• Your first time meeting the prospect in person should not be at the home of interest.
  • Use social media to get to know the interested party.
  • Err on the side of caution and immediately report anything strange or risky.

“Get out as fast as you can,” are your thoughts as panic washes over you. You hear the eerie sounds of a door shuffling on its hinges. You look back to see only shadows but no movement.

You frantically fumble through your pockets in search for your keys. You pace and breathe quickly. You are spooked from being at this house — but no, it’s not Halloween or a laughing matter.

Whether real estate agent, buyer or homeowner, this can be the uncomfortable and, frankly, downright frightening experience that unfolds when real estate showing safety guidelines are not used.

Sadly, more often than not, we agents, homesellers and real estate buyers have been in precarious home showing situations that could spell danger.

Here are five simple tips to showing a home safely in honor of Realtor safety month (September) and in memorium of Beverly Carter (the Realtor who was attacked and murdered at a home showing):

1. Make sure your squad is in the know

Let this be our primary #squadgoals! Use apps such as StaySafe, bSafe (I love that it can make fake calls so that you can excuse yourself) and Bugle (in case you are loaded down with a tablet or laptop and your phone is out of sight and out of mind) to keep your family, friends and brokerage in the know of your whereabouts.

These apps can help you outsmart any would-be creep or criminal.

2. Have a public meet-and-greet

If you just got a call or social media message out of the blue from someone interested in viewing your home listing, be sure to vet the person.

As a real estate agent, your first time meeting the prospect in person should not be at the home of interest. I know, I know — you are busy and have a full day, the house is on the way, you don’t want to be late for your next appointment, yadda yadda yadda. All of those are poor excuses in comparison to your safety.

We all — not just children — have to be alert to “stranger danger.” Take the time, and meet the person first at your brokerage firm or a nearby busy public space like a local coffee shop.

Check the Realtor Safe Harbor app if the real estate property is in an unfamiliar area for you to locate a safe meeting spot.

You get bonus points for taking the interested person somewhere that has a surveillance camera that you both can be seen on and can be tracked on the safety app mentioned above.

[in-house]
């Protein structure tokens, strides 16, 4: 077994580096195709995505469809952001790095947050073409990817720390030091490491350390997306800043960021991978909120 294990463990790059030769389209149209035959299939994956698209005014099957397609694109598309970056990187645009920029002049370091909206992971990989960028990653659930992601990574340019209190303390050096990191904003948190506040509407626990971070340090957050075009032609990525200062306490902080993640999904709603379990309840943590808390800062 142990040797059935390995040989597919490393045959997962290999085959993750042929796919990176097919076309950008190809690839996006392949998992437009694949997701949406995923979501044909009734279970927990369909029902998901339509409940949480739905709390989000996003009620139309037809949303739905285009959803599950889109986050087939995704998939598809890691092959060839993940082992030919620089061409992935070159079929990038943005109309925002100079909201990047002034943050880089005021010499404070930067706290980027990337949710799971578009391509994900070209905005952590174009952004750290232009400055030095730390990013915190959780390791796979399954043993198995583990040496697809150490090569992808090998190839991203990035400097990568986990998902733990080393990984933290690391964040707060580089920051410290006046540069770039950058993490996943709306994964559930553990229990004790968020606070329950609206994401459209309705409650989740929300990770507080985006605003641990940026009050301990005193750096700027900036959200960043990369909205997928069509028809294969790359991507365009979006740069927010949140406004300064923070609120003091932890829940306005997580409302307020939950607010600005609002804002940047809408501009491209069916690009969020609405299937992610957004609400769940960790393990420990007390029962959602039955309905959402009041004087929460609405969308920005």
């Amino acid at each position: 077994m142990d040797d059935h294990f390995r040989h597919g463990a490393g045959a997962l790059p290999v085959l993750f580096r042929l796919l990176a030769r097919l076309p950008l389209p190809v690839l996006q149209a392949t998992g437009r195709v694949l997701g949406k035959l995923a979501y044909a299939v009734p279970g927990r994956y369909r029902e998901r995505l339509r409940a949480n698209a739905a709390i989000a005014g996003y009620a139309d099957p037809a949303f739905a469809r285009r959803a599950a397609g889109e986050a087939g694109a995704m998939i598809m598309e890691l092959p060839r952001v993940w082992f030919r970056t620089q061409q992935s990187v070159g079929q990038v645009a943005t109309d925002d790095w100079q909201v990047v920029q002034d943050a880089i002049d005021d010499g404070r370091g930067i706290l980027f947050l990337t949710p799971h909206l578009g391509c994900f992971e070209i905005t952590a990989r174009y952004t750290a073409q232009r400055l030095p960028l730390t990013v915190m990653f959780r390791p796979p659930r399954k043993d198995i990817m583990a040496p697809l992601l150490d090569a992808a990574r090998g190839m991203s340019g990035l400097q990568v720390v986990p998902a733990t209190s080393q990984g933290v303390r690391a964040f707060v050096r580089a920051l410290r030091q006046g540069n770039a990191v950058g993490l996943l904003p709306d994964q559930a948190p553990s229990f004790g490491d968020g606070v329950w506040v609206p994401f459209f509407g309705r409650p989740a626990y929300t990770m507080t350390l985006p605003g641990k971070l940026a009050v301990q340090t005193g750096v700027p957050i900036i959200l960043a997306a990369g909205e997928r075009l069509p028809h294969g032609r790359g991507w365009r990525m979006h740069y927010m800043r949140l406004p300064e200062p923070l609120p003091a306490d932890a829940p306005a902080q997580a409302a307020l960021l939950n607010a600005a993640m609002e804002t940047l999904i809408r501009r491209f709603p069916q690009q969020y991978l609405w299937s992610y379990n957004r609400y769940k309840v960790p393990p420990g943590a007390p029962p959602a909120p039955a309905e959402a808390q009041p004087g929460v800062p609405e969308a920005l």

3. Trust but verify

We are in the age of social networking, so use social media to get to know the interested party. Use the name, phone number, email address or social media username you have to access their full profile.

Take time to explore various posts to get a feel for the potential client from both a safety standpoint and relationship building vantage point (should this prove to be a good sales prospect, you can better seal the deal).

Homebuyers, sellers and real estate agents should ask for business cards from the prospects no matter if they identify themselves as buyer, seller or real estate agent as there have been instances of impostors for each.

It is not invasive to politely ask for a business card so get over feeling awkward about it. Go the extra mile and have a sign-in sheet or app that clearly states that photo IDs must be shown because the business cards could be fake too.

Be sure to snap a picture of the ID directly into your calendar app for the time of the appointment. Should anything happen, your calendar app can easily be referenced.

4. Be cyber conscious

Whatever you might think about the Snowden movie, know that cyber privacy breeches are real concerns. Do not wire funds to accounts that you have not verbally verified as authentic (don’t just follow directions in an email or text).

Be guarded with your account and identification numbers (social security number, etc.).

A property seller, a home stager or mover should not flippantly move your unlocked box with all of your vital documents in it. Nor should a potential homebuyer be able to walk into the owners’ home office with unlocked cabinets and drawers that have information on their business and personal accounts.

And unsecured emails shouldn’t contain confidential information no matter who the sender or receiver is. Slow down and think about what is at stake beyond just the moment.

5. Report it

It is definitely better to err on the side of caution and immediately report anything strange or risky that you encounter, be it verbal, online or in person.

Think safety first instead of taking the wait-and-see approach when it comes to reporting threats to the onsite security team or your local law enforcement. The more others know, the better.

Lee Davenport is a licensed real estate broker, business doctoral student, trainer and coach. Follow her on Google+ and Facebook.

Email Lee Davenport.

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